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Targeting food subsidies for the needy : the use of cost-benefit analysis and institutional design (English)

This paper summarizes the experience of several countries in setting-up food distribution programs, from untargeted food subsidies schemes to targeted systems like ration shops strategically located, self-targeting by commodity, and food stamp programs to the highly targeted special intervention nutrition programs. A main contribution of the paper to the literature on this topic is the construction and actual implementation of a cost-benefit analysis to evaluate food policy systems. Starting from a concept of consumer surplus, a derived distribution scheme is applied to compute the social consumer surplus. The social producer surplus is also computed to measure the impact of the different schemes on domestic farmers. Finally, the different costs of running the system from food costs to administrative costs are considered. The second major contribution is a detailed description of the institutional design and a critical evaluation of the systems that have been implemented in several countries following a typology developed in the paper.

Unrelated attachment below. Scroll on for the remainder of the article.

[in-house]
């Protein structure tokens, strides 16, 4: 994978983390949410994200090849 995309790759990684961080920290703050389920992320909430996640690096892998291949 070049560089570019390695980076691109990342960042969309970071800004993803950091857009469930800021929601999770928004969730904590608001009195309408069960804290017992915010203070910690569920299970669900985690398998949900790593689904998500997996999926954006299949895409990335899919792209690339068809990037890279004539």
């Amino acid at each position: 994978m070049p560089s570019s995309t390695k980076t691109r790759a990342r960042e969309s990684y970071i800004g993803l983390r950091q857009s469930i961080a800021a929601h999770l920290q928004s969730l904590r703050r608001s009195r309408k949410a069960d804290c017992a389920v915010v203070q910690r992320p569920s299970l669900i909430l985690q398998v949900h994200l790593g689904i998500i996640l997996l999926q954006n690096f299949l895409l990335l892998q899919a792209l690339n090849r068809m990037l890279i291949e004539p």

Details

  • Author

    MATEUS, A. EM 2

  • Document Date

    1983/11/30

  • Document Type

    Staff Working Paper

  • Report Number

    SWP617

  • Volume No

    1

  • Total Volume(s)

    1

  • Country

    Indonesia,

    Colombia,

    Pakistan,

    Brazil,

    Sri Lanka,

    Bangladesh,

    India,

  • Region

    Latin America & Caribbean, East Asia and Pacific, South Asia,

  • Disclosure Date

    2010/07/01

  • Doc Name

    Targeting food subsidies for the needy : the use of cost-benefit analysis and institutional design

  • Keywords